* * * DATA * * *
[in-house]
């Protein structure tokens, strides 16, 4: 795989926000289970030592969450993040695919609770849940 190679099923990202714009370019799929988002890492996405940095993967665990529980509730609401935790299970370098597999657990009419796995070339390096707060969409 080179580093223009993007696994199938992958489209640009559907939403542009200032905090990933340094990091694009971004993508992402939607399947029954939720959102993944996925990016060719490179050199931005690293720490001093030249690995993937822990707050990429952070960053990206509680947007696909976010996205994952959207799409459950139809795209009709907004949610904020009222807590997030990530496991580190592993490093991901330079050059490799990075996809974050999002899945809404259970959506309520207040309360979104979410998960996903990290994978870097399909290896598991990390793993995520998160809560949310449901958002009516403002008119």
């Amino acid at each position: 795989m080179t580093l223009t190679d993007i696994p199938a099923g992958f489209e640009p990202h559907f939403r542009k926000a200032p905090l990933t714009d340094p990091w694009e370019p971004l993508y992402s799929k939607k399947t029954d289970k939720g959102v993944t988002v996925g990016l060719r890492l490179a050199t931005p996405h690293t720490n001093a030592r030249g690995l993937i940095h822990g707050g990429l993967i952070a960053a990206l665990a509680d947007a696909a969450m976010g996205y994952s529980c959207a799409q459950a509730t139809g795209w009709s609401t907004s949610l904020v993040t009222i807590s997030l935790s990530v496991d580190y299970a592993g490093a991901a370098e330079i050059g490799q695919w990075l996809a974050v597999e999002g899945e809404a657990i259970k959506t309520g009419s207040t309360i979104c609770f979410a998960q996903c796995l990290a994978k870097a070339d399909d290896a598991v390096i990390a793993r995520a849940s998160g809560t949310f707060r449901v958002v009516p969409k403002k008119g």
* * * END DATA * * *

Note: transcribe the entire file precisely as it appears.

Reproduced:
[in-house]
């Protein structure tokens, strides 16, 4: 795989926000289970030592969450993040695919609770849940 190679099923990202714009370019799929988002890492996405940095993967665990529980509730609401935790299970370098597999657990009419796995070339390096707060969409 080179580093223009993007696994199938992958489209640009559907939403542009200032905090990933340094990091694009971004993508992402939607399947029954939720959102993944996925990016060719490179050199931005690293720490001093030249690995993937822990707050990429952070960053990206509680947007696909976010996205994952959207799409459950139809795209009709907004949610904020009222807590997030990530496991580190592993490093991901330079050059490799990075996809974050999002899945809404259970959506309520207040309360979104979410998960996903990290994978870097399909290896598991990390793993995520998160809560949310449901958002009516403002008119």
């Amino acid at each position: 795989m080179t580093l223009t190679d993007i696994p199938a099923g992958f489209e640009p990202h559907f939403r542009k926000a200032p905090l990933t714009d340094p990091w694009e370019p971004l993508y992402s799929k939607k399947t029954d289970k939720g959102v993944t988002v996925g990016l060719r890492l490179a050199t931005p996405h690293t720490n001093a030592r030249g690995l993937i940095h822990g707050g990429l993967i952070a960053a990206l665990a509680d947007a696909a969450m976010g996205y994952s529980c959207a799409q459950a509730t139809g795209w009709s609401t907004s949610l904020v993040t009222i807590s997030l935790s990530v496991d580190y299970a592993g490093a991901a370098e330079i050059g490799q695919w990075l996809a974050v597999e999002g899945e809404a657990i259970k959506t309520g009419s207040t309360i979104c609770f979410a998960q996903c796995l990290a994978k870097a070339d399909d290896a598991v390096i990390a793993r995520a849940s998160g809560t949310f707060r449901v958002v009516p969409k403002k008119g």